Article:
These and other objects and advantages will become more readily apparent from the following detailed description when read in connection with the enclosed drawings in which:
FIG. 1 is a perspective View of the sheathing or shoring structures.
FIG. 2 is a side view in elevation of the sheathing and shoring structures in the full open position.
FIG. 3 is a perspective View of a cross-member used in the improved sheathing and shoring device.
Referring to the drawings in detail, and specifically to FIG. 1, the improved sheathing structure includes a pair of sheet metal panels 10, positioned in a parallel spaced relation. Cross braces 12., three being shown by way of example only, are secured to the surface of the inner section 14 of each panel by split-type U-clamps 1-6. The number of cross braces provided on each sheathing or shoring structure is dependent on the length of the panel. Handles 18 are secured to the top of each panel so that the panels can be lowered or lifted individually or as a unit, depending on whether the sheathing structure is set or taken out as a single unit or as separate panels.
The reinforced panels are made from a single strip of sheet metal which has an outer corrugated section 50 and a smooth inner section 14. The inner section is bent back on a line 52 into engagement with the corrugations and welded on line 54. Slots 40 are then cut in the panel to support the clamps as described below. The corrugations and inner sections both present a smooth longitudinal surface for easy removal of the panels from the trench. The corrugations provide .a reinforcement for the panel as is well known in the art. The panels can be cut to any desired length with twelve feet being recommended. When completed the panel will be approximately eight inches in width.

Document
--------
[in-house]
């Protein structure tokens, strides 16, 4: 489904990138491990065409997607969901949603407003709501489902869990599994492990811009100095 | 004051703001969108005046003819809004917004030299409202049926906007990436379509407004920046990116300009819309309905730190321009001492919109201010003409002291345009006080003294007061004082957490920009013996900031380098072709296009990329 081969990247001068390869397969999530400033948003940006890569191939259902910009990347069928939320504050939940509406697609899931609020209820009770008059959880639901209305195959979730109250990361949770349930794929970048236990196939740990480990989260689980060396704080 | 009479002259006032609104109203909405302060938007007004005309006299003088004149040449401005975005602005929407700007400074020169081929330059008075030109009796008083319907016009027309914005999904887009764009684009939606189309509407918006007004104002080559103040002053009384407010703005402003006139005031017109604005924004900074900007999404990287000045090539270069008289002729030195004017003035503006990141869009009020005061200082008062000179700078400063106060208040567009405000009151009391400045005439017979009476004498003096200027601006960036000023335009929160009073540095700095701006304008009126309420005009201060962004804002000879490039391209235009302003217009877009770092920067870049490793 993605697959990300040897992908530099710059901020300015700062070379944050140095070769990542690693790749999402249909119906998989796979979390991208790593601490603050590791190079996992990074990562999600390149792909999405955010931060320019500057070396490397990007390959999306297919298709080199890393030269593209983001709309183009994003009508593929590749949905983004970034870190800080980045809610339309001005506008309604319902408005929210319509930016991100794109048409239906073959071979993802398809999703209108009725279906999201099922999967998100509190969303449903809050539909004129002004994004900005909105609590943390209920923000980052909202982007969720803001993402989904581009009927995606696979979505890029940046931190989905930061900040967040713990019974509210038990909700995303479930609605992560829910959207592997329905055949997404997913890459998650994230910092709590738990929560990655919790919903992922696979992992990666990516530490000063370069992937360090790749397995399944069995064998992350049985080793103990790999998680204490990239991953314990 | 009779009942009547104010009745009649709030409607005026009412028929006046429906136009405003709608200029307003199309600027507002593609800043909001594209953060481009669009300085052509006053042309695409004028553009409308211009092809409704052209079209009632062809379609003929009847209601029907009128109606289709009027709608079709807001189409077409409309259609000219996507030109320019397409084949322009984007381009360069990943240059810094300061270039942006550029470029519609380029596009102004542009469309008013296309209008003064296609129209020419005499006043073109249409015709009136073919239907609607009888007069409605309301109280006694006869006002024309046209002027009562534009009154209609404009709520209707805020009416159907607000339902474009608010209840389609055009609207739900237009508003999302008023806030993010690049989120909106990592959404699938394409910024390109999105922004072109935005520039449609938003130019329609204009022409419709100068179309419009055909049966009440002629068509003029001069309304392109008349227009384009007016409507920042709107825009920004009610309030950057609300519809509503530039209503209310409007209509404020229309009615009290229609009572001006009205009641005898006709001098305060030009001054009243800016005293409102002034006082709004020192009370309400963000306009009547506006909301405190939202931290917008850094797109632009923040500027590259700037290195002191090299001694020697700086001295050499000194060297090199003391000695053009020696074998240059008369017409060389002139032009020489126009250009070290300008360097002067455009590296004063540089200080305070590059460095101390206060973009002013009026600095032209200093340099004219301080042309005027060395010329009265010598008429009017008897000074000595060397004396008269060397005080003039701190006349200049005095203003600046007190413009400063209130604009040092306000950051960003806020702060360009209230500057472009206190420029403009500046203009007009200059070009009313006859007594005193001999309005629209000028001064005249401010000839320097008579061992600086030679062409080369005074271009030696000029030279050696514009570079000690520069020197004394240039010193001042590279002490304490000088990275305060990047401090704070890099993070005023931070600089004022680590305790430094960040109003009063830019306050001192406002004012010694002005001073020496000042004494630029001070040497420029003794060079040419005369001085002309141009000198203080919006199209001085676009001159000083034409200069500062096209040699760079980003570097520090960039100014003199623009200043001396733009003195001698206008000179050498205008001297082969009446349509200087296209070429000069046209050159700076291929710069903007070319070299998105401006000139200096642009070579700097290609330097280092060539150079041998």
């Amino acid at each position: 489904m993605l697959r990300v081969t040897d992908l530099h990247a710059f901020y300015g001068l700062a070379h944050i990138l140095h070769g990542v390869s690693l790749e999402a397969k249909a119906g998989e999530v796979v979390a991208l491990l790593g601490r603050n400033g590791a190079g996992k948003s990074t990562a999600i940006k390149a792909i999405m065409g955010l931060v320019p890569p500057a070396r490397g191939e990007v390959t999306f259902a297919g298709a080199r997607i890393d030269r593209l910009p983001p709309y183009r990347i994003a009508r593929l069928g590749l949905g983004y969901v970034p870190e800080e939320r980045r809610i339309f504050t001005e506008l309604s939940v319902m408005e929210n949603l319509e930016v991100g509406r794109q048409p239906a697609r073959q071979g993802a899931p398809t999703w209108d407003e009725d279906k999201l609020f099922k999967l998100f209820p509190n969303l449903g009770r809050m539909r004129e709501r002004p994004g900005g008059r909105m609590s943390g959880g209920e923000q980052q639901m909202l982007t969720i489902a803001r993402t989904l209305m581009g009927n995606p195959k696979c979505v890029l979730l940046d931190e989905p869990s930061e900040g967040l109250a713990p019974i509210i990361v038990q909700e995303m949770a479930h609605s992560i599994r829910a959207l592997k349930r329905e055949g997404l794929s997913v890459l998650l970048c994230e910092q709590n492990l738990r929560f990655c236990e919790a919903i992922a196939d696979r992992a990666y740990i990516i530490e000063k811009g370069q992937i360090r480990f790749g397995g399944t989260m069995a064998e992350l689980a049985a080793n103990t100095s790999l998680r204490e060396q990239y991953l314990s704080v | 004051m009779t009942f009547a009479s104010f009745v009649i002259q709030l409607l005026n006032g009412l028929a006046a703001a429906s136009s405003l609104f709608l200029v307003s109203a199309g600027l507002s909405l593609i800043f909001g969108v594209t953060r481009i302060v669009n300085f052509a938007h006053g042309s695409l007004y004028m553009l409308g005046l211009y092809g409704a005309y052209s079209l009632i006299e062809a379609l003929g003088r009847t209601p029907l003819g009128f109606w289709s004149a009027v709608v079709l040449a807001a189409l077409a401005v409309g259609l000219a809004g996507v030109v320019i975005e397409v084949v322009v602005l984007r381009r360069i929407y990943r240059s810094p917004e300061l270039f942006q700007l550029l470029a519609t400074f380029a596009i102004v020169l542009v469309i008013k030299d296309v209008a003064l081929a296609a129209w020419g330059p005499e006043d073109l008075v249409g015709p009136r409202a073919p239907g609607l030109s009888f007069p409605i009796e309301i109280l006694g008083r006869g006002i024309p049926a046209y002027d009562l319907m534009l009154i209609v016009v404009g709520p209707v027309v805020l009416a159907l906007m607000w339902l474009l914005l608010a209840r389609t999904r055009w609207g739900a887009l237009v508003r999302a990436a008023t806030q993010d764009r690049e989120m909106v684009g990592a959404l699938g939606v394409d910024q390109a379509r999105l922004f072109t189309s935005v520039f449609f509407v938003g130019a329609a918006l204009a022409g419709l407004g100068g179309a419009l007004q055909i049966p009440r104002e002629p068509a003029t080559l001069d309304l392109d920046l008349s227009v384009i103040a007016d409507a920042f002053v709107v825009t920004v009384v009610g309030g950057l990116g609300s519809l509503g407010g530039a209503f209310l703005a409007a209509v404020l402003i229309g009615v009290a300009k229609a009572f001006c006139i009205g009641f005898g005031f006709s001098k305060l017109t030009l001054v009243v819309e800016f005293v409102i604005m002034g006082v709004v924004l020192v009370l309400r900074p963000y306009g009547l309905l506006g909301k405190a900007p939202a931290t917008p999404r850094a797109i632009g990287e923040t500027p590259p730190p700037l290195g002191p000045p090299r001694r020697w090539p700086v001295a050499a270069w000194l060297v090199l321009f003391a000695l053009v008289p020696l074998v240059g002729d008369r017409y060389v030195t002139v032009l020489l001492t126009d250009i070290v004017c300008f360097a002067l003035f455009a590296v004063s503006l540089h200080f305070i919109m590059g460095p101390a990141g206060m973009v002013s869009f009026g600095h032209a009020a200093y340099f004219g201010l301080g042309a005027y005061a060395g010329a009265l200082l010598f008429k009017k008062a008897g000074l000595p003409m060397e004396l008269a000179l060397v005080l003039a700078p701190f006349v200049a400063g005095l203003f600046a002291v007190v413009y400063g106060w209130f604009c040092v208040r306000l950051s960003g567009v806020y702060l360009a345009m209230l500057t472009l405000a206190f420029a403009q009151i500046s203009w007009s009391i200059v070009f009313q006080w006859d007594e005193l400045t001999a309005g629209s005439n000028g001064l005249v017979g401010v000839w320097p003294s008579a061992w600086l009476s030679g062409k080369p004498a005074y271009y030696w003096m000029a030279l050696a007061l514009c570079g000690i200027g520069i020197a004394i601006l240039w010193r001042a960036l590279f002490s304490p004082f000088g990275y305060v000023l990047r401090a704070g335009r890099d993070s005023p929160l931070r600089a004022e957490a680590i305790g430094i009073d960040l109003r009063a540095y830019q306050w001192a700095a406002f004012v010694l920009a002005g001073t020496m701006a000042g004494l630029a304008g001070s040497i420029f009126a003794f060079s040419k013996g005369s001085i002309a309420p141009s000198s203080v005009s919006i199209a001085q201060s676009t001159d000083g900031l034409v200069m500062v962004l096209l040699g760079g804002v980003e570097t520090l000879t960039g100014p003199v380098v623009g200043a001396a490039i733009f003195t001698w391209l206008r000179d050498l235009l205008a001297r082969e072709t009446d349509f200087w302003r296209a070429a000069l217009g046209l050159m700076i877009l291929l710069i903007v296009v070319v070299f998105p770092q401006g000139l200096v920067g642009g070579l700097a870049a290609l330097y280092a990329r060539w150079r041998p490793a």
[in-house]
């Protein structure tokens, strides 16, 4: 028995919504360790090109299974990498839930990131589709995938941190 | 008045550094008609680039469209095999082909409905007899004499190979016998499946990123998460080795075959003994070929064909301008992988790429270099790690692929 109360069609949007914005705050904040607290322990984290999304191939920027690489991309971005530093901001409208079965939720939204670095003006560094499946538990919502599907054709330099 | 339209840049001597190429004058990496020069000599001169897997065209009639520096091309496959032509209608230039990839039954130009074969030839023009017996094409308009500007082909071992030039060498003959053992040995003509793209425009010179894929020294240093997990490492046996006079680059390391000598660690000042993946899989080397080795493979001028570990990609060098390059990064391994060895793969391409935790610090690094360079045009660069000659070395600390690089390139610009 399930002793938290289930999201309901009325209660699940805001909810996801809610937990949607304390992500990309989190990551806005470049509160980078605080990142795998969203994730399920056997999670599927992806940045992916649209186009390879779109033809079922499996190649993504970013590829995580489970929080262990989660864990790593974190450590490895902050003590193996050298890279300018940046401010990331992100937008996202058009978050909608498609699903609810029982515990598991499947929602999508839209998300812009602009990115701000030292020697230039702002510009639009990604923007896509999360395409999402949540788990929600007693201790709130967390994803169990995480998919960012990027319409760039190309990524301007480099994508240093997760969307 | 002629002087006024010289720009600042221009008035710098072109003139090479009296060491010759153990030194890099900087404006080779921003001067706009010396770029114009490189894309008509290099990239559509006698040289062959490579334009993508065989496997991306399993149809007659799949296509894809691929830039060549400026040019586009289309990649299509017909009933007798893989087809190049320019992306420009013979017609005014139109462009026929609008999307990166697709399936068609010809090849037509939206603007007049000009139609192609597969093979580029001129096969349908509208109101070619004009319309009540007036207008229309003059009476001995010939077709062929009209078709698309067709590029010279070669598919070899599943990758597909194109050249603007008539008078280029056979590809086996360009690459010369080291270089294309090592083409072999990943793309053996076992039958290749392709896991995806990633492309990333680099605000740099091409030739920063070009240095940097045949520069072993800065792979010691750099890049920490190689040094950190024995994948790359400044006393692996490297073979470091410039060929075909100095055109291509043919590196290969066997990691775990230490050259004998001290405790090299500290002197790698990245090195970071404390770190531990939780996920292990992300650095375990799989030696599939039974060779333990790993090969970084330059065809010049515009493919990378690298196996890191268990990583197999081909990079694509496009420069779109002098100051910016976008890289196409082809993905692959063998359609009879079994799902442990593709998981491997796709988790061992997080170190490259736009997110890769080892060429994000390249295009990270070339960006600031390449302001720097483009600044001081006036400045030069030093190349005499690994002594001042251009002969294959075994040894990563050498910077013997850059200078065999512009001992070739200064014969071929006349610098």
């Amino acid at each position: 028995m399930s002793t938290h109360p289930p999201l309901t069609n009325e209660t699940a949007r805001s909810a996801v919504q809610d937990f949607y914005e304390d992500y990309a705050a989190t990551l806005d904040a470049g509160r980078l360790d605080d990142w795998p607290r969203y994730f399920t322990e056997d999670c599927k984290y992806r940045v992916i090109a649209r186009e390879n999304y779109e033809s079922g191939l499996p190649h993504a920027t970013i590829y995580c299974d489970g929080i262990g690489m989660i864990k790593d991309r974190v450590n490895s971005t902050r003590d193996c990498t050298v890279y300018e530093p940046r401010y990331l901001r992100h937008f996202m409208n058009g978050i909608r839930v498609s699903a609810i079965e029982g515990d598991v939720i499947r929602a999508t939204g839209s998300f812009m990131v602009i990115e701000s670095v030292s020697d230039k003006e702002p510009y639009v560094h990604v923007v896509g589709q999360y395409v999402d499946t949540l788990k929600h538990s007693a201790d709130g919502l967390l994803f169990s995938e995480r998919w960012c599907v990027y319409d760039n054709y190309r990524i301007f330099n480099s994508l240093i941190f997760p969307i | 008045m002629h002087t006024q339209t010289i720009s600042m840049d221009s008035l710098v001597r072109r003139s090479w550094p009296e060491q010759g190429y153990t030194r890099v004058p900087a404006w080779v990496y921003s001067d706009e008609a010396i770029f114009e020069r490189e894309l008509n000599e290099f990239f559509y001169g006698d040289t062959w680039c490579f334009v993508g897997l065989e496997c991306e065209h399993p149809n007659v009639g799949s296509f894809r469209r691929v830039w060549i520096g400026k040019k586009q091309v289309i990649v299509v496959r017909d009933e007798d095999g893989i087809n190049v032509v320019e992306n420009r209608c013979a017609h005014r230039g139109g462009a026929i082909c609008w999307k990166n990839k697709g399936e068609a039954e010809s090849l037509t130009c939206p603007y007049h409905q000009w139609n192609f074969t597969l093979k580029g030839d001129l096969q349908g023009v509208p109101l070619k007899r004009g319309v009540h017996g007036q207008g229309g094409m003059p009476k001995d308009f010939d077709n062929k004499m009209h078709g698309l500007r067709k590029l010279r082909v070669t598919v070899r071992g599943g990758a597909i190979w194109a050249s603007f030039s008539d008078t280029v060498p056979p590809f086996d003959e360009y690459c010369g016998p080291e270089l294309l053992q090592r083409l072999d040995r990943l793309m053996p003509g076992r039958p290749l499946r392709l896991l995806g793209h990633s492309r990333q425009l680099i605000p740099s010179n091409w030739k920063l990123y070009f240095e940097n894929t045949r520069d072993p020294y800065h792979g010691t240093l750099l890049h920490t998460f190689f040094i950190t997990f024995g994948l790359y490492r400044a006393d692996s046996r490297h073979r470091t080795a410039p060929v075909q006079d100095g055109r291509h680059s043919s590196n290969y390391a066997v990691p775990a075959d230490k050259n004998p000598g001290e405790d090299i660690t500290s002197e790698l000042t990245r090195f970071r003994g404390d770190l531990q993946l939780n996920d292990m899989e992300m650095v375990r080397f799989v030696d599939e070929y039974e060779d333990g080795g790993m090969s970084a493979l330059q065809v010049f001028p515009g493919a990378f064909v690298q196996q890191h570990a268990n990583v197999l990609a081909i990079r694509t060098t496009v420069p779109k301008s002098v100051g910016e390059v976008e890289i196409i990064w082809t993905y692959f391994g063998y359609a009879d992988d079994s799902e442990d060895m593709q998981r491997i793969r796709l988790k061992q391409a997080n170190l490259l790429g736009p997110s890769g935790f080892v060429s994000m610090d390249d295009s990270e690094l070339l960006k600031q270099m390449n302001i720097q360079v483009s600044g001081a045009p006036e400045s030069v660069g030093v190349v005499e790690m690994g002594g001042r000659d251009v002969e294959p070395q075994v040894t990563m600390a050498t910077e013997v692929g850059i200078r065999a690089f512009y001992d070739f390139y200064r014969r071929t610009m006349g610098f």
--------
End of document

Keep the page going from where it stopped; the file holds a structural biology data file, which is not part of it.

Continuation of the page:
In FIG. 3, one of the cross braces is shown and includes a pair of T-members 20, with the base 22 of each T-member internally threaded to receive a threaded screw member 24 having a turning nut 26 located in the center. The T-member is made up of a one-inch pipe for the base 22 welded to the center of a one and a quarter inch pipe which form the top 24 of the Tamember. The reverse threaded screw has a right hand thread 23 at one end and a left hand thread 25 at the other end. By rotat ing the turning nut in either direction the distance between the T-members and consequently the panel members can be quickly and easily varied. The threaded screw member is designed to provide a Width variation from 20 to 35 inches.
The split U-type clamps 16 are made up of identical sections 28 having a base 30 and a connecting tab 32, the latter of which has an aperture 34 to receive a nut 36 and screw 38. The clamps are mounted on the panel by inserting the base 30 of each section into one of the slots 40 cut on the inside surface of the panel. In mounting the cross braces on the panel, two of the sections 28 are inserted into corresponding slots 40 and a nut 36 and a screw 38 tightened through aperture 34. One end of the top 24 of the T-member is then inserted in the clamp and a second set of sections 28 inserted into slots 40 and a nut 36 and screw 38 tightened through aperture 34. The distance between the clamps is less than the distance from the base of the T-mernber to the level of the top of the T-member so that it cannot come out of the clamps. The clamps are designed slightly larger than the crossbar of the T-member to allow for pivotal motion of the cross-member. A second set of clamps are (then mounted on the opposite panel for the other end of the cross member.